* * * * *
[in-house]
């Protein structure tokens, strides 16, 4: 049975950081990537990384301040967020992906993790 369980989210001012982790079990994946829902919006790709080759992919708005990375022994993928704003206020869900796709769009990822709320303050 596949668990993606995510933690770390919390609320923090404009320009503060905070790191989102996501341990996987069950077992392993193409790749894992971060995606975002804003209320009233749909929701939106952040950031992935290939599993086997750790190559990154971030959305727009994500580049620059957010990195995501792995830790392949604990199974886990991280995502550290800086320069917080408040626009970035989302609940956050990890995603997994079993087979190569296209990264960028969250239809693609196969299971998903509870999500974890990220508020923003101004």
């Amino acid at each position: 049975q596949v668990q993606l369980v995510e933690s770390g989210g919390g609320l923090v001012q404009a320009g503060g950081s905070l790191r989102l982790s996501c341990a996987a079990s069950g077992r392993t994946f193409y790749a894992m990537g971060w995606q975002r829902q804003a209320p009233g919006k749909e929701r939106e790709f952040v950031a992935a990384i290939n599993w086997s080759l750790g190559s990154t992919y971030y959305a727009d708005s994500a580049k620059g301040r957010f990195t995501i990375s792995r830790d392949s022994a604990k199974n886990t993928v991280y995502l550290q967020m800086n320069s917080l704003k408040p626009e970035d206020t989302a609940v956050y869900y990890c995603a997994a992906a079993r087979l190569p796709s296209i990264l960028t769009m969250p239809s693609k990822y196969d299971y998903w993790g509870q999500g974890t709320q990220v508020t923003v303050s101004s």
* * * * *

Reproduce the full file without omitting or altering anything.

[in-house]
């Protein structure tokens, strides 16, 4: 049975950081990537990384301040967020992906993790 369980989210001012982790079990994946829902919006790709080759992919708005990375022994993928704003206020869900796709769009990822709320303050 596949668990993606995510933690770390919390609320923090404009320009503060905070790191989102996501341990996987069950077992392993193409790749894992971060995606975002804003209320009233749909929701939106952040950031992935290939599993086997750790190559990154971030959305727009994500580049620059957010990195995501792995830790392949604990199974886990991280995502550290800086320069917080408040626009970035989302609940956050990890995603997994079993087979190569296209990264960028969250239809693609196969299971998903509870999500974890990220508020923003101004």
């Amino acid at each position: 049975q596949v668990q993606l369980v995510e933690s770390g989210g919390g609320l923090v001012q404009a320009g503060g950081s905070l790191r989102l982790s996501c341990a996987a079990s069950g077992r392993t994946f193409y790749a894992m990537g971060w995606q975002r829902q804003a209320p009233g919006k749909e929701r939106e790709f952040v950031a992935a990384i290939n599993w086997s080759l750790g190559s990154t992919y971030y959305a727009d708005s994500a580049k620059g301040r957010f990195t995501i990375s792995r830790d392949s022994a604990k199974n886990t993928v991280y995502l550290q967020m800086n320069s917080l704003k408040p626009e970035d206020t989302a609940v956050y869900y990890c995603a997994a992906a079993r087979l190569p796709s296209i990264l960028t769009m969250p239809s693609k990822y196969d299971y998903w993790g509870q999500g974890t709320q990220v508020t923003v303050s101004s």